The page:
TB: Yeah, haiku and tanka use that 5-syllable line.

JD: So for the Golden Sonnet to work you need to be a little bit more elaborate and discursive in the octave, but in this quintet, you have to say “everything is more immediate, more sparse.” And so that kind of move fits some subjects really well. You say, “Let me give an experience, and then elaborate on it. Let me give you a location, perhaps, and then dig into it.” And I think that’s what unites the two Golden Sonnets in this collection: “Excavation Below St Peter’s” and “Feast of Entrance.”

“Feast of Entrance,” is a poem that was written initially in a very different form: long free verse that was disconnected and had probably come from reading a lot of Kerouac and T.S. Eliot… It was long, free verse, ungrammatical, awful. And then just in the last month, I felt like it was a really appropriate poem to make it into this collection. And I thought that it seems like all the parts of it that I really like and want to keep around are much closer to the length of a golden sonnet than this multi-page, long poem; let me see if it will fit! And it was a little bit of an experiment… you’re trying to cook without a recipe for the first time. And then, what do you know, it fit! The important parts were able to navigate and fit into that structure.

TB: I love that description of writing in a received form as experimental. Often we have this idea that experimental poetry can’t be formal, or it has to totally invent a new form. That’s a really frustrating idea to me. It’s wonderful to hear a poet say, “No, putting it into form, having to follow rules, is in fact itself an experiment, maybe even an adventure.” It’s Chestertonian, right? To rediscover the old forms is always an adventure. But let’s step over the the Kerouac/Eliot side of things for a moment, because some of these poems are in free verse. How do you decide to write a poem in free verse, as opposed to form? What’s the difference between a poem that ends up a sonnet and one that ends up in free verse?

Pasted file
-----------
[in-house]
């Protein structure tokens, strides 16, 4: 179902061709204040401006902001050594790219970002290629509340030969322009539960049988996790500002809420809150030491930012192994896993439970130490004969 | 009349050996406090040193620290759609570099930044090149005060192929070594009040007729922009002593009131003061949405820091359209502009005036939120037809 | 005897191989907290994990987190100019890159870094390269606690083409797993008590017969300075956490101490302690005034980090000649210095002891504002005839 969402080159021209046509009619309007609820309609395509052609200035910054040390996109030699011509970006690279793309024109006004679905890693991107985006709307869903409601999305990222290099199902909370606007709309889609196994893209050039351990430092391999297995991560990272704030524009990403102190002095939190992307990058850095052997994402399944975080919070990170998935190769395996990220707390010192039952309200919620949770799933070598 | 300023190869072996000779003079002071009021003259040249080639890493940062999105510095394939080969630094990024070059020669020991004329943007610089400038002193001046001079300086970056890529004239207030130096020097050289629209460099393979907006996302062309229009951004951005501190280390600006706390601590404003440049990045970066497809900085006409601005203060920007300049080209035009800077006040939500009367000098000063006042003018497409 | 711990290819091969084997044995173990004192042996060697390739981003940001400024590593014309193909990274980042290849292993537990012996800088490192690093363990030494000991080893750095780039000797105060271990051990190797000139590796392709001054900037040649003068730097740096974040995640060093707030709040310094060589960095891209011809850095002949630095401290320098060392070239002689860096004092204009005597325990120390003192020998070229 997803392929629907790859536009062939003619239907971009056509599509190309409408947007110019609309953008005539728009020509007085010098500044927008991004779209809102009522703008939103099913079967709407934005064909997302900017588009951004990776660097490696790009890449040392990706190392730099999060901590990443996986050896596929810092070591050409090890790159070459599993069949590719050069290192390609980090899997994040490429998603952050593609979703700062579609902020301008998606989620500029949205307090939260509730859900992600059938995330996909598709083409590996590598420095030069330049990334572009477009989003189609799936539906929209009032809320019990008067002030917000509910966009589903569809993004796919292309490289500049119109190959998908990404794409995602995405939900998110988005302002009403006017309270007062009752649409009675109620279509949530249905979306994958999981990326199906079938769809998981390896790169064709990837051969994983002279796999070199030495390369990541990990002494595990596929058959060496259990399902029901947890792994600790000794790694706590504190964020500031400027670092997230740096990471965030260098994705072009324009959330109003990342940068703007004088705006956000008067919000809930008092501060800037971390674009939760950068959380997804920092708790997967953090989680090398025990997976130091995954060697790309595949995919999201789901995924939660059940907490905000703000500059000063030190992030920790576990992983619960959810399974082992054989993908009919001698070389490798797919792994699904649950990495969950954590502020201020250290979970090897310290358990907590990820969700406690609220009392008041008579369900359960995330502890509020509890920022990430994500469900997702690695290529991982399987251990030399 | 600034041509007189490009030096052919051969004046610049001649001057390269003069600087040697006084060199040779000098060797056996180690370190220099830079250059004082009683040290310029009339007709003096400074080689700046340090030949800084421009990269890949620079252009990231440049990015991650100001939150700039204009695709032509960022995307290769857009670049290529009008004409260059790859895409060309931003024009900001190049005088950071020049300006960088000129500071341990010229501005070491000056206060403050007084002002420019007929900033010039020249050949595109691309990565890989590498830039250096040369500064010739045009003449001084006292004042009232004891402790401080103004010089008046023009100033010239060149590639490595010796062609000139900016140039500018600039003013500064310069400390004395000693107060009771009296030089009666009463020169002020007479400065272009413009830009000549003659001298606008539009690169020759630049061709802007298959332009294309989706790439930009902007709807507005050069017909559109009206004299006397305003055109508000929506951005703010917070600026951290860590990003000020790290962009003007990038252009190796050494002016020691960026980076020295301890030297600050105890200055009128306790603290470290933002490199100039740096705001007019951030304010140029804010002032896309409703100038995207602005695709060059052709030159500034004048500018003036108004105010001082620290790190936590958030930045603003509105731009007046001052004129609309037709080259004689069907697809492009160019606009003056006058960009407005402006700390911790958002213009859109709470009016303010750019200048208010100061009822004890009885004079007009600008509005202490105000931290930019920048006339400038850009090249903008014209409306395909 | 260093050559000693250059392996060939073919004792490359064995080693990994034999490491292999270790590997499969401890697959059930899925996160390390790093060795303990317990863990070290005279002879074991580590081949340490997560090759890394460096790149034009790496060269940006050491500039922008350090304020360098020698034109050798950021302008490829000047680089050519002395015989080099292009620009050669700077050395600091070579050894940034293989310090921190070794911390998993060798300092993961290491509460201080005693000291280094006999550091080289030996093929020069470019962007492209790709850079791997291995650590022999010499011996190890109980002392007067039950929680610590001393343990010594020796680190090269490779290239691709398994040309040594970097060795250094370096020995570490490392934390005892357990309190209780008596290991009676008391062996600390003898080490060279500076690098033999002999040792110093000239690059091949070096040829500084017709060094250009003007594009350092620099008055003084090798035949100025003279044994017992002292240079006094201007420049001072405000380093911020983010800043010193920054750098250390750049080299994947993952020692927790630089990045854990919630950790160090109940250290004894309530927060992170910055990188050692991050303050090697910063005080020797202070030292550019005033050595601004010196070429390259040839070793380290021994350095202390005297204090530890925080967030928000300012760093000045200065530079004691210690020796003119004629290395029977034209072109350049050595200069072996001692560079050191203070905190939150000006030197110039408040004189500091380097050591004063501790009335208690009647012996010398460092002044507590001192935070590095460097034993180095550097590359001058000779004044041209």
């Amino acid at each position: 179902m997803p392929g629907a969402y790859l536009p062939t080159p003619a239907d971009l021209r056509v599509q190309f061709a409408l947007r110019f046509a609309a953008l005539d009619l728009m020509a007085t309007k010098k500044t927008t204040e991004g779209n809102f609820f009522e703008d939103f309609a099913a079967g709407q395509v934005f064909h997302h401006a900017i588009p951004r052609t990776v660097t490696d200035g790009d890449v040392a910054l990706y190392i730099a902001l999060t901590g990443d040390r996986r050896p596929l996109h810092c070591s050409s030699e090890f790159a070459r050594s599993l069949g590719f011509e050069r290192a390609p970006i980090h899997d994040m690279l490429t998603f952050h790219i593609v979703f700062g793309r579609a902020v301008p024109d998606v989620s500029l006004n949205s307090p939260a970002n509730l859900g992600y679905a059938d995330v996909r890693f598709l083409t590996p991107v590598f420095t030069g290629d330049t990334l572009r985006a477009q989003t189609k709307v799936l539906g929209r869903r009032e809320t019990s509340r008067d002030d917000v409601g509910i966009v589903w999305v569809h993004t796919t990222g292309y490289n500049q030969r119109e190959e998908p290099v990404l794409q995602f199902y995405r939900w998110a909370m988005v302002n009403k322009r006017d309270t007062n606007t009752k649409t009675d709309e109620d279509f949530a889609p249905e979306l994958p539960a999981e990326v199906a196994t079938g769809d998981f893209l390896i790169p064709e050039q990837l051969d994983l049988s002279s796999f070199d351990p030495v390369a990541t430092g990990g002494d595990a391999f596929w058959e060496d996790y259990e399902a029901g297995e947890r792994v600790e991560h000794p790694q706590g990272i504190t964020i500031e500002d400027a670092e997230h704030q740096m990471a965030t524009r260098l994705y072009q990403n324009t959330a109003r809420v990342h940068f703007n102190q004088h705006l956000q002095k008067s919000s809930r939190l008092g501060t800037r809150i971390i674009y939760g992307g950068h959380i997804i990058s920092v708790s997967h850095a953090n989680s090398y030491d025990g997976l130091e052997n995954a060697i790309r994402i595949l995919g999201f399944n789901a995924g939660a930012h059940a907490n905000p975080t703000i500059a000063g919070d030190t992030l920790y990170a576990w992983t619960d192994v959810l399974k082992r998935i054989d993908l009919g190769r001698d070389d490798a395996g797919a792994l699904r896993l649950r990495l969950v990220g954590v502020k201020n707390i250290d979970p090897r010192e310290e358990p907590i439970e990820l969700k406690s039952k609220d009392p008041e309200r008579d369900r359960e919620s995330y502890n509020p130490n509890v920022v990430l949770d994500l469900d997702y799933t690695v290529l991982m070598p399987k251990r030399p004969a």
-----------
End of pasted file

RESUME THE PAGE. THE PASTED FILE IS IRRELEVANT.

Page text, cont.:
JD: To an extent there’s a historical answer, as in the month was I writing them in. Or even as quick as the week I was writing them in: am I feeling like counting out lots of syllables this week, or do I feel different? I think the less dismissive answer is to say that poems that didn’t ever fit into a form are poems where a few lines jumped out and me at first. I want lines like this to fit into the poem, and I couldn’t ever find a common denominator between those lines. Even if I tweaked each of them, they are just too different in length or in meter to belong in the same formal poem, so why not write a free verse poem? I think that’s where “The First Luminous Mystery” fits in. The first line “This wistful and luminous wet is bright” was where the poem started for me. Other lines like the phrases “multifoliate bruise”, “benediction of hot wind” came about early in drafting and wanted to be in the same poem. There was also a desire for there to be something unexpected in the end of the poem, a sort of clearing of the throat and a changing of tone with the appearance of the imperative “Now”, and the second person address there. I think those elements, while a formal poem isn’t just rote, isn’t unsurprising, I do feel like there’s a level [in free verse] of introducing a new thing that doesn’t always gel with formal poems.

Rumors of Rain

IMG_20180615_142113Californios is proud to announce that the inaugural title in the Californios Chapbook Series will be Rumors of Rain by Los Angeles poet Jonathan Diaz. A collection of golden sonnets, triolets, and more, Diaz’s chapbook traces the sacramental commonplaces and sudden illuminations of life and history in Southern California. Rumors of Rain will be released July 15th.